2. Heat oil in a skillet over high heat.  Add garlic and shallots, cook until fragrant  Add onion, tomato and the clam juices, cover and cook for a couple minutes.  Add asparagus and mushrooms.  Cover and cook for another 1-2 minutes, until everything is cooked through.  Stir in flour,  half and half, and wine.  Cook until the sauce thickens, stir in pasta, basil and clam meat.
 

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豆腐魚肚酸辣湯 Hot and Sour Soup with Fish Maw

Nothing beats a cold day like a hot bowl of homemade soup.  This hot and sour soup will awake your taste buds and warm up your stomach in the cold weather.  I used a homemade chicken stock in the recipe below, but a box of chicken stock would also work in a pinch and save you 1.5 hours of cooking time. Shiitake mushrooms and bamboo shoots are often used for this soup which can be added here as well. On the other hand, bean sprouts is an unconventional ingredient for this recipe, but it is actually my favorite addition. As you can probably tell, it is a very versatile soup and you can adjust some of the ingredients to your liking.

Ingredients:

  • 1 box of silken tofu
  • 1 lb of skinless chicken breast or 3 cups of chicken broth
  • 2 pieces of ginger
  • 1 piece of fried fish maw
  • 1 cup of dried Wood Ear
  • 2 carrots, peeled and chopped into chunks
  • 1/2 carrot, shredded
  • 2 cups of bean sprouts
  • 1 tablespoon soy sauce
  • 4 tablespoon Chinese black vinegar,  Zhenjiang vinegar 鎮江醋, or balsamic vinegar
  • 1 teaspoon white pepper – (adjust to your taste for spiciness)
  • 3 tablespoons sweet potato starch or corn starch
  • 1 egg
  • 3 tablespoon cilantro, chopped

Fried Fish Stomach/Swim Bladder/Fish maw Preparation:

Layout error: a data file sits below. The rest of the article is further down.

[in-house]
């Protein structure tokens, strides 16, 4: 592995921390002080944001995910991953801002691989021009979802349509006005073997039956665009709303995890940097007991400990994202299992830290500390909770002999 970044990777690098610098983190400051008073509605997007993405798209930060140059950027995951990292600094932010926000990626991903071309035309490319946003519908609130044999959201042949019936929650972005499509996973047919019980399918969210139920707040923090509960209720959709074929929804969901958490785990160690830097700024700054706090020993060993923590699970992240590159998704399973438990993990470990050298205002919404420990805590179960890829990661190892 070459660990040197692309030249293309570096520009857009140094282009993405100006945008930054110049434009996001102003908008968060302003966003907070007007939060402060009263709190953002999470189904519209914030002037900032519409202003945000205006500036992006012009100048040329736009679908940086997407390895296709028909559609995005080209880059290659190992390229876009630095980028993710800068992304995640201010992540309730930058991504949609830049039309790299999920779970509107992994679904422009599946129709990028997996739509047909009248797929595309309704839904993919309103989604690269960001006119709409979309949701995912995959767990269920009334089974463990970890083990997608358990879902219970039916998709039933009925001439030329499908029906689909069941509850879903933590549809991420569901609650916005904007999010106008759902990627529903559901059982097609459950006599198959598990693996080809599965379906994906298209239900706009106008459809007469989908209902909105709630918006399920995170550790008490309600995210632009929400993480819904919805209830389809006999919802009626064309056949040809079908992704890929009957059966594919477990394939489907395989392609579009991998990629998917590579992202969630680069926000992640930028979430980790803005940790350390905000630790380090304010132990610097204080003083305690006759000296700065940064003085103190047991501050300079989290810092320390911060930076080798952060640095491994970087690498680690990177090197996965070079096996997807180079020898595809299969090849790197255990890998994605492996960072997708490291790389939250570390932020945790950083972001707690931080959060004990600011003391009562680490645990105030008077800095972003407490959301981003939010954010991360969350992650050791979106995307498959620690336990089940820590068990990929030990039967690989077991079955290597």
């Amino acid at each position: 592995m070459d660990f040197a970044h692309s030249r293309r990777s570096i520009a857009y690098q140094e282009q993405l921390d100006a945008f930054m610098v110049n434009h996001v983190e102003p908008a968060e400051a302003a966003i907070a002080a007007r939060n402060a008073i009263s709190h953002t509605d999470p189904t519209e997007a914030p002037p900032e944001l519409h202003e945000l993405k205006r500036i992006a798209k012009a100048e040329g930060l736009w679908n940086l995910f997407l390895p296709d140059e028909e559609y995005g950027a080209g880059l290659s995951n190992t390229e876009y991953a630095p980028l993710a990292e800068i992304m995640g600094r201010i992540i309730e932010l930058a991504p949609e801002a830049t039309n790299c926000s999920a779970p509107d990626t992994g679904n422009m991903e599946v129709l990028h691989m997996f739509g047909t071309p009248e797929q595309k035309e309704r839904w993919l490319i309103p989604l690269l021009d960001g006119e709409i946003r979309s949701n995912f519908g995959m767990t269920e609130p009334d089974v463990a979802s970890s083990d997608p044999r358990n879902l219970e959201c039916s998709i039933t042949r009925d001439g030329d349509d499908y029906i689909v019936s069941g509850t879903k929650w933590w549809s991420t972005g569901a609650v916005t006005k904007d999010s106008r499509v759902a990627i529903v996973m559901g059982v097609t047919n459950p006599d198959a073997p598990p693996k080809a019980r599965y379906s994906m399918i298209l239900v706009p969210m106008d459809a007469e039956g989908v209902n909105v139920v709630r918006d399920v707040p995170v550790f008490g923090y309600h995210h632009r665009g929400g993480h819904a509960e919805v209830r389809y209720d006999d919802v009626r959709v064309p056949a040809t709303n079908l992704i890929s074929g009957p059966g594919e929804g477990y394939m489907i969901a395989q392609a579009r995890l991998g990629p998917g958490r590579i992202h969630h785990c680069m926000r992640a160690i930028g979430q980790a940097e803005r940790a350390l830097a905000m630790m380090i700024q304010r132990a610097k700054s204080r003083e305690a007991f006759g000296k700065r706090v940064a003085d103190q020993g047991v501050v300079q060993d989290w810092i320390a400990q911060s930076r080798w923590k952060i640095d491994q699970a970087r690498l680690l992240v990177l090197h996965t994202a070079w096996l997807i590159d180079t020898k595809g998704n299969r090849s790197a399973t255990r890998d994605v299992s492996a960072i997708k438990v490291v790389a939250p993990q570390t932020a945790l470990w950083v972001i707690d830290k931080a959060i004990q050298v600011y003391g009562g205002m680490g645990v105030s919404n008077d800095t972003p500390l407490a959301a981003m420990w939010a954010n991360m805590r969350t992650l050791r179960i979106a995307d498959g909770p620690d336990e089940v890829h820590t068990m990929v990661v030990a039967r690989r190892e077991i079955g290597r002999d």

In a pot of hot boiling water, add 2 slices of ginger and fish maw.  Let it cook over high heat for 20 minutes.  Turn off the heat and cover for 30 minutes.  Drain and cut into 2 inches a piece.

Directions:

  1. Soak wood ear in hot water and let sit for 20 minutes.  Clean and remove any hard parts with scissors.  Cut into strips.
  2. Prepare chicken stock – bring a pot of water (5 cups) to boil. Add chicken, carrots chucks, and ginger to the pot.  When it comes to boil again, lower the heat and simmer for 1.5 hours.
  3. Remove chicken, carrots, and ginger from the pot.
  4. Bring the soup to boil over high heat.  Add carrots, wood ear and fish maw.  When it comes to boil again, lower the heat and simmer for 5 minutes.
  5. Cut the tofu into strips.  When it boils again, stir in tofu.  Add soy sauce, vinegar and pepper.
  6. When it boil again, add bean sprouts, cook for 30 seconds.
  7. In a small bowl, mix the starch with 2 tablespoons of water.  Stir into the pot of soup slowly to thicken the soup.  You may add more starch mixture until desired consistency is reached.
  8. Lastly, turn off the heat.  Crack the egg and stir quickly.  Add cilantro, sesame oil and chili oil for your taste.  Serve while it is still very hot.
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Posted by on November 2, 2011 in Chinese, Soup Recipes